Method for Conducting the Evidence-Based Review
Arbesman and Lieberman (2011; this issue) summarized the method used for the initial review that was conducted. The search was originally completed in 2005 and replicated in early 2010 to ensure a more up-to-date review. We followed the same procedures as in 2005 to select and appraise articles, and new published reports were incorporated into the existing review.
Results
The 2005 literature search and application of the inclusion and exclusion criteria resulted in the selection of 28 articles for the review. Three more articles were added to the review when the search was updated in 2010. Articles reviewed included 10 Level I (systematic reviews, meta-analyses, and randomized controlled trials [RCTs]), 6 Level II (two-group, cohort, or case-control studies in which assignment to a treatment or a control group is not randomized), 6 Level III (one-group, nonrandomized, before and after, or pretest and posttest studies), 6 Level IV (single-case experimental design, sometimes reported over several participants), and 3 qualitative reports. The findings in the literature indicate that research is clustered in two broad areas: (1) interventions that use remaining perceptual abilities (but do not aim to change perception), thereby offering compensation to maintain or improve the outcome of occupational performance, and (2) interventions that aim to change perceptual abilities and thereby maintain or improve the outcome of occupational performance.
Compensatory Interventions
Preliminary evidence was found in the literature on the effectiveness of interventions that use remaining perceptual abilities with outcomes of occupational performance in people with AD and related dementias. These interventions do not aim to change perceptual abilities of people with dementia; rather, they use remaining abilities and compensate for perceptual impairments. The evidence for these interventions is summarized in Supplemental Table 1, available online at www.ajot.ajotpress.net (navigate to this article, and click on “supplemental materials”).
The interventions can be further classified as
  • Light intensity or optical intervention (1 Level III, 1 Level IV)

  • Use of visual barriers (1 Level II, 4 Level III)

  • Environmental design (1 Level II, 1 Level IV)

  • Way-finding programs (1 Level I, 1 Level II, 3 Level IV).

In a nonrandomized before–after study design (Level III, N = 13) involving people residing in a long-term care facility, Koss and Gilmore (1998)  found that increasing the light intensity and enhancing visual stimulation during evening meals resulted in an increase in food consumption (t[12] = 2.46, p < .03) and a decrease in agitated behavior (t[12] = 3.04, p < .05). However, the lack of a control group and monitoring of other interventions that could have contributed to the observed outcomes is a potential limitation of the study. The intervention is easy to use, although the risk of harm has not been documented. Occupational therapy practitioners can perform a trial of this strategy to positively affect occupational performance in people who demonstrate agitation and noncompliance during their meals. In a case series design (Level IV, N = 3), Pankow, Pliskin, and Luchins (1996)  examined the benefits of optical interventions (such as tints, spectacle-mounted prisms, and telescopic devices) for treatment of visual hallucinations in people with a combined diagnosis of visual hallucinations and dementia. A decrease in the frequency of hallucinations was reported, and people were less upset. Although the interventions could be useful when working with people with similar clinical features, engagement in occupational performance after a decrease in visual hallucinations and long-term benefits need to be examined.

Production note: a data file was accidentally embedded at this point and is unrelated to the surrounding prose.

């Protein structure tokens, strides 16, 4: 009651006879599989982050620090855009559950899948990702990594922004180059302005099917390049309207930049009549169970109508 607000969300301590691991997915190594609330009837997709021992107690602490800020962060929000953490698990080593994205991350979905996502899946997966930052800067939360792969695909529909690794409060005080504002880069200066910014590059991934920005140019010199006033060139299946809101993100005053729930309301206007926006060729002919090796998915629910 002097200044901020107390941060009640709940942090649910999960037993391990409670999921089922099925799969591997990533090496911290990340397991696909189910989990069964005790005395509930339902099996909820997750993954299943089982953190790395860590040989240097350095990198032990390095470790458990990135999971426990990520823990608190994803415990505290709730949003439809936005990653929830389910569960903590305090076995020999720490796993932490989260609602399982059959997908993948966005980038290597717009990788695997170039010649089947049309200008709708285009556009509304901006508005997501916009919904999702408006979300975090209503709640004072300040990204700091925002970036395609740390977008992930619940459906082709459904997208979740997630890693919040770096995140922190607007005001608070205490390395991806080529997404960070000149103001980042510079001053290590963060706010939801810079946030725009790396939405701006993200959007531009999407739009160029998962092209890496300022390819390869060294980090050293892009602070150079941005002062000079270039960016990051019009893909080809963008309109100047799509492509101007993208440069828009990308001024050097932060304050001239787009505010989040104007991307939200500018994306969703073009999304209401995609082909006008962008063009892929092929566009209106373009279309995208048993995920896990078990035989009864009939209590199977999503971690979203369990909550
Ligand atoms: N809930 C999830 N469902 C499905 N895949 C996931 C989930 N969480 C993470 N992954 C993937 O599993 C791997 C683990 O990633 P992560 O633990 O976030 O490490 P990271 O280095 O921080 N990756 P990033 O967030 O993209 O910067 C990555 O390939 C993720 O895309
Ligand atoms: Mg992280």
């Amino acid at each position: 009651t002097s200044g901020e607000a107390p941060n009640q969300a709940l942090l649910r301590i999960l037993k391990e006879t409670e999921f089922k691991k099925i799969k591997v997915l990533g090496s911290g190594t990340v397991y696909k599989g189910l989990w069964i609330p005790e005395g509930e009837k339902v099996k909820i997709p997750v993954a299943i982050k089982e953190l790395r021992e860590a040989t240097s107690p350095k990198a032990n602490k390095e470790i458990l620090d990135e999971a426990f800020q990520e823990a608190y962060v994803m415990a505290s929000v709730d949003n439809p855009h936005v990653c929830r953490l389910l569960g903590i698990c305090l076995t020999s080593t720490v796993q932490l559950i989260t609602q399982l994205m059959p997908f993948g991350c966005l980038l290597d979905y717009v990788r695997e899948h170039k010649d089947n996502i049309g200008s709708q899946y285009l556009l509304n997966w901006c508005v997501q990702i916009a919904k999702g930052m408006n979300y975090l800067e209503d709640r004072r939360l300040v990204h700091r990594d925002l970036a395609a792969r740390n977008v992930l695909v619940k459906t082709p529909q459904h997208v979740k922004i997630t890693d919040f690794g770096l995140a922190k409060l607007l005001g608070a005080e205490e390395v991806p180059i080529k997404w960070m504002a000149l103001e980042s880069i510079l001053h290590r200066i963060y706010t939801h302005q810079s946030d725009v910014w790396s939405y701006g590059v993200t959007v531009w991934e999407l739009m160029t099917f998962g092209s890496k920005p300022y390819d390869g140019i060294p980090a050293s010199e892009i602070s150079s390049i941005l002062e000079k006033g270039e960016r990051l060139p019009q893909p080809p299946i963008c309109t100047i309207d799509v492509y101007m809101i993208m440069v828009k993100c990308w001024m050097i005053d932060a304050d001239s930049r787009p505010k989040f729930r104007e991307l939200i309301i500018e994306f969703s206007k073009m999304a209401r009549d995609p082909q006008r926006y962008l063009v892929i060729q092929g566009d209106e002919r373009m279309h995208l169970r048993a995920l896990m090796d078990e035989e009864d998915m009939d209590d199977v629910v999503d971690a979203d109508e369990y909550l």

Wandering and exiting behavior are commonly reported by caregivers of people with AD and related dementias. Exiting is a safety concern for the person and for the hospital or nursing home where the person with dementia may reside. The behavior results in stress for the caregivers. The literature contains evidence on the use of visual barriers to minimize the number of exits reported for people with dementia. In a quasi-experimental study design (Level III, N = 12), Namazi and Johnson (1992a)  found that the use of visual barriers in the form of portable room dividers facilitated engagement in meaningful activities and decreased attention to auditory stimuli in people with mild to moderate AD. The findings have useful implications for hospitals or nursing homes that organize group programs for their residents as well as in the home environment to facilitate engagement in occupational performance and minimize auditory distractions. Further research that controls for study limitations (e.g., selection bias, reporting of psychometric properties of the outcome measures) is necessary to replicate the study findings.